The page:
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City of Hartford Will Pay $36,138 in Penalties and Spend $108,000 on Downtown Clean-up
Release Date: 07/30/1999
Contact Information: Amy Miller, EPA Press Office (617-918-1042)
BOSTON - As a result of a settlement signed this week with the U.S. Environmental Protection Agency, the City of Hartford has agreed to pay $36,138 in penalties and invest at least $108,000 to clean nearly an acre of contaminated property downtown and prepare it for use as a recreation, garden and wildlife area.
The agreement is the result of an enforcement action EPA-New England took against the city for violations at its Department of Public Works last year. In a September 1998 complaint, EPA said the city violated hazardous waste management laws and failed to prepare and use an oil spill control plan at its Central Public Works Yard on Jennings Road. The agency recommended a total penalty of $169,575 against the city.
In addition to paying a $36,138 penalty, the city has agreed to remove contaminated soil from a Brownfields site located between Edwards and Chestnut Streets across from the Quirk Middle School and adjacent to a homeless shelter. The city also agreed to create a natural wildlife habitat and open recreation space and to allow a portion of the property to be used as a community garden by the Knox Park Foundation, a non-profit organization that maintains gardens in and around Hartford.
The city will retain ownership of the property and ensure its use for the benefit of the public for at least 10 years, according to the consent agreement and order.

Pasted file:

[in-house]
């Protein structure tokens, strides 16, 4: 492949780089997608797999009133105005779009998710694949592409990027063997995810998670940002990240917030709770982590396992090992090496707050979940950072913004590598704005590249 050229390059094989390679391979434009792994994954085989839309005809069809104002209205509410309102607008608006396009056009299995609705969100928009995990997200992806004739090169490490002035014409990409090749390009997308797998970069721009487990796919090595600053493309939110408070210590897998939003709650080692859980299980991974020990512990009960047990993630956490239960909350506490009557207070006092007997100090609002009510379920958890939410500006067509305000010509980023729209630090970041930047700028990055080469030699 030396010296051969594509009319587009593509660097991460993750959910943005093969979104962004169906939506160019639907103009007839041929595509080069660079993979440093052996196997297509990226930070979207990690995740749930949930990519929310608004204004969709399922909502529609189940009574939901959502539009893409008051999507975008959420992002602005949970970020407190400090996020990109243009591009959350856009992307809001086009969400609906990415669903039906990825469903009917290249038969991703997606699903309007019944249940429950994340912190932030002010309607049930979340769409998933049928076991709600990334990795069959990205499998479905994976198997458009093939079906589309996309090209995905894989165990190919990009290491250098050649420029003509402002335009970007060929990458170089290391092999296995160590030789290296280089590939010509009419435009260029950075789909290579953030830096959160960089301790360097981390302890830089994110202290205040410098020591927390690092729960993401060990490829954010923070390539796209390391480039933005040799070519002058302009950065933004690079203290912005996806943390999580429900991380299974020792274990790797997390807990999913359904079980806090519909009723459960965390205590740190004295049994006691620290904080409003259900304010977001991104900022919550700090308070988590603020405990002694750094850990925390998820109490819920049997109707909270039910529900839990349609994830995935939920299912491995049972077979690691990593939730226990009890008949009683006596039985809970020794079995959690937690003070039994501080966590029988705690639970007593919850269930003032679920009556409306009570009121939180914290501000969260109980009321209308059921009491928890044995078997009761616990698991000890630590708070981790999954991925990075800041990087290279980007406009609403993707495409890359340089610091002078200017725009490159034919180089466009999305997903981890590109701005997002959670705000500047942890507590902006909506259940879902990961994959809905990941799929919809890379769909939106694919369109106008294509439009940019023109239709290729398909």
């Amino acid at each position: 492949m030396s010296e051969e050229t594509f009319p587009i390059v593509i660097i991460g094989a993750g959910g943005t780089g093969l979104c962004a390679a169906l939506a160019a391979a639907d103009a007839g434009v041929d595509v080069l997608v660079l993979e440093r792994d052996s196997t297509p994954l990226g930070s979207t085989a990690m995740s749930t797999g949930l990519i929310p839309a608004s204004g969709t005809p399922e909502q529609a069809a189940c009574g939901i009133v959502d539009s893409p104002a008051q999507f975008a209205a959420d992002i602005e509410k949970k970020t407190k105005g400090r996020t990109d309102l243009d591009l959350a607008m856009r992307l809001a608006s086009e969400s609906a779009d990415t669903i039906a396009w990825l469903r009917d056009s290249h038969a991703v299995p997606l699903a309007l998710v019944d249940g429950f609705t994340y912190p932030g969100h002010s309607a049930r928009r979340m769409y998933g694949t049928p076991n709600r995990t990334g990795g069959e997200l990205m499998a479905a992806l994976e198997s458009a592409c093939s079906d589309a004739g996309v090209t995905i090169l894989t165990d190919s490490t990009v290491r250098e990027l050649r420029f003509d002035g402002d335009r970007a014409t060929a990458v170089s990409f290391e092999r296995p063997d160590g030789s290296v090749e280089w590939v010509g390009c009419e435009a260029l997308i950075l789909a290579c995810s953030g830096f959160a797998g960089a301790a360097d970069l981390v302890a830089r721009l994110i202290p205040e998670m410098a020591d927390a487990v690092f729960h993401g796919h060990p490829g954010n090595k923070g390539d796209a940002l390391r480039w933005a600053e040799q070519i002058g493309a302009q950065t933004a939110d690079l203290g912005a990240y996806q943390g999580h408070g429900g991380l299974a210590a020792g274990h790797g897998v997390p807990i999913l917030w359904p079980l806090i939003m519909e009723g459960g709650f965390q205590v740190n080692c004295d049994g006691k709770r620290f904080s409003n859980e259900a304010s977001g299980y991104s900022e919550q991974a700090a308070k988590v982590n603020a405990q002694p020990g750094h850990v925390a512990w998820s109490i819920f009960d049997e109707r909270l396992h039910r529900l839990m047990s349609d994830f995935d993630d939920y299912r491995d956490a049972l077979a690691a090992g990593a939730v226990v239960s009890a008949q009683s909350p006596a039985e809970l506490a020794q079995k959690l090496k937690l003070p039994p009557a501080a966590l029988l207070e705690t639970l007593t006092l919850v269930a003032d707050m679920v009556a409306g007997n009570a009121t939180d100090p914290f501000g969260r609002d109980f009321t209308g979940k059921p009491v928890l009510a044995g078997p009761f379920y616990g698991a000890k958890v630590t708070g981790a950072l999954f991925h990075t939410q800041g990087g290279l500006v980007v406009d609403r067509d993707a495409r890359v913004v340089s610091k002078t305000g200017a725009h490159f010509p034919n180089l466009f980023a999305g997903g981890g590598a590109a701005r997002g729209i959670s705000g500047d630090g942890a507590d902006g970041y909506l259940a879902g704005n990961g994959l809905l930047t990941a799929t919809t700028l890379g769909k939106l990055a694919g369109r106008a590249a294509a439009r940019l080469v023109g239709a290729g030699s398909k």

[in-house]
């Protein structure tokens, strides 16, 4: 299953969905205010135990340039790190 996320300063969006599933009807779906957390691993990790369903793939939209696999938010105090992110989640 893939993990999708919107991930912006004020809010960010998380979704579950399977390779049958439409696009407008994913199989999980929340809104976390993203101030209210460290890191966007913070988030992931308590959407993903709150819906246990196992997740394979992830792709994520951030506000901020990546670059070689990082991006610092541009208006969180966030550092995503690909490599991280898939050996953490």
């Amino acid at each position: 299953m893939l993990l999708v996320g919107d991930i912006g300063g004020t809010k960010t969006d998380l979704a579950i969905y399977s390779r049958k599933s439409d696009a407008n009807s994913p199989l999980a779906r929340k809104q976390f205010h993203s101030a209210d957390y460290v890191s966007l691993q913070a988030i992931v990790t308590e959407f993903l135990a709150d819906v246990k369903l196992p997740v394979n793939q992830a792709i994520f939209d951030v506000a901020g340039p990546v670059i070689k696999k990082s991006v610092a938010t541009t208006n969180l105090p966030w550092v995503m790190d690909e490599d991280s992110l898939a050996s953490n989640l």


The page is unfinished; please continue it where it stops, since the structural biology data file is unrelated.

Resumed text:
Several years ago, the City of Hartford used EPA funds to conduct a Brownfields risk assessment of the property and learned the soil was contaminated with lead and semi-organic volatile compounds beyond state standards for residential direct exposure. The city had no immediate plans to clean the site, however, because of the lack of funding.
"This agreement serves the community and the environment and achieves a just resolution of this enforcement matter," said John P. DeVillars, EPA's New England Administrator. "The people of Hartford will gain a new park, an improved public garden and an additional wildlife area at the same time the city learns it does not pay to break laws that protect the environment."
Among the specific hazardous waste violations inspectors found at the DPW yard were the following:
- Hazardous waste paint-related material like thinners and stains were stored in open, unlabeled containers, exposing workers to toxic fumes.
- At least 15 55-gallon drums of unidentified material were stored in an uncontrolled manner. At least nine of the drums were later found to contain hazardous waste gasoline.
About 120 five-gallon pails of traffic paint containing lead and volatile organic compounds had been stored in a garage for several years.
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